A different choice: Nelusigwe's path to becoming a successful business woman
“Hello, my name is Nelusigwe, I am 26 years old, I grew up in a village named Kyimo in Southern Tanzania and I want to be economically independent before I get married and start a family.”
In Tanzania, almost 40% of teenagers marry before they reach the age of 18, which usually results in their dropping out of school. Moreover, Tanzanian schools routinely demand girls to take pregnancy tests and government policy does not allow young moms to retake exams, which leaves them without (any) school diplomas and no chance for further education.
The majority of young girls who joined the Opportunities for Youth Employment (OYE) project have dropped out of primary or secondary school due to pregnancy or early marriage. Around 70% of the OYE girls with children are unmarried when they fall pregnant and find themselves expelled from school.
“Some of my friends thought their boyfriends would [financially] support them when they got pregnant. But the reality turned out to be very different. Now they do not only have to provide for themselves, but also for their babies.”
But Nelusigwe is determined to do things differently.
She is one of the few female group leaders in the OYE project and has been encouraging her group members to have an entrepreneurial mindset, work hard and set up as many businesses as possible.
Her group has 11 members, boys and girls, and together they practise a saving and lending model that allows the group enterprise to flourish and provides access to small loans for all the individual group members. They encourage each other to invest this money in business. As a group, they have a horticulture farm where they're growing tomatoes. This year, they also took up the production of avocado seedlings. Through market research, the group found out that there is high demand for the seedlings in the community. Thus, they invested 230,000 Tanzanian Shilling (approx. $110) as start-up capital.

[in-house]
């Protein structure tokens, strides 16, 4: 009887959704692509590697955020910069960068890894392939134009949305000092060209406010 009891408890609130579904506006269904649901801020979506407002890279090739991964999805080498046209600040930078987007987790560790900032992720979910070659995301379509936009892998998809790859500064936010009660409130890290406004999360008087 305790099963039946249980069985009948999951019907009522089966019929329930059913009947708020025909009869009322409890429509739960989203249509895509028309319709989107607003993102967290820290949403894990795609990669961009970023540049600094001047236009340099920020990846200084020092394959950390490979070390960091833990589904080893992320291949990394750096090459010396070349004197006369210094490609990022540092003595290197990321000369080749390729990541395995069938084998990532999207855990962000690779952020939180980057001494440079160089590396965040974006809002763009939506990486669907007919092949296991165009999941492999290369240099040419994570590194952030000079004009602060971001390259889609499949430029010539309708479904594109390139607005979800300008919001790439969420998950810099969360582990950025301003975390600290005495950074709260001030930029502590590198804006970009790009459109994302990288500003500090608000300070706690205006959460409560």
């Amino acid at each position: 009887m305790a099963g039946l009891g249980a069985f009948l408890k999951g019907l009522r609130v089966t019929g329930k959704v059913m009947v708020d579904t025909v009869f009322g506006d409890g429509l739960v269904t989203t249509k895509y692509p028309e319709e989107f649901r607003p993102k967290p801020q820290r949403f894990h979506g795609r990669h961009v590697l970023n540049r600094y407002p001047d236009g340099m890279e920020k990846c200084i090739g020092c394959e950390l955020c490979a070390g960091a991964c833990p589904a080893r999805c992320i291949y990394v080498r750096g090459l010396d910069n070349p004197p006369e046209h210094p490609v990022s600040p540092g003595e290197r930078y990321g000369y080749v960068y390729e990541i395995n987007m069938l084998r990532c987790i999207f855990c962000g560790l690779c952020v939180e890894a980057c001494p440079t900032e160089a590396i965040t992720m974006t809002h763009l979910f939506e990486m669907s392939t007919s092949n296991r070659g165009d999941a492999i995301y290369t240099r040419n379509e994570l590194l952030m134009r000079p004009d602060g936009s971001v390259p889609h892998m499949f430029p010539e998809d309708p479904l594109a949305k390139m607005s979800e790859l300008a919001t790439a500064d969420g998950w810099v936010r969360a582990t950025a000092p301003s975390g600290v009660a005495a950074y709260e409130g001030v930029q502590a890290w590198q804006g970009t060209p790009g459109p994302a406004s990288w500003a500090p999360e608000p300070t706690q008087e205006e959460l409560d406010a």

Together with Consolata (25) and Hobokela (30), Nelusigwe also started a catering business CONEHO. They can be hired for weddings, funerals and other events for which they prepare delicious traditional pilau, ugali and local chicken. One of their customers is Veronica Mbona, local implementing partner of the OYE project.
“We have hired CONEHO to provide morning tea and lunch during the basic life skills and entrepreneurship training in the OYE project. By engaging CONEHO we can give them the opportunity to professionalise their business. But more importantly, these girls show to the other youth in the project that with a lot of hard work and dedication, it is possible to have your own enterprise, even if you are a woman.”
The OYE project provides continuous coaching to youth who have entered the programme from its start in 2013. Coaching supports youth in developing new businesses and guides them through enterprise registration, access to finance and market information. CONEHO is one of the few female-led businesses taking part in the coaching programme, simply because most of them are headed by young men.
By putting Nelusigwe in the spotlight and using her leadership skills and confidence during training and coaching of other youth groups, OYE hopes that she can be a role model to other (female) youth and inspire them to become financially independent too. Nelusigwe will also give a speech during the Women's Day event that will be organised in Isyonge village.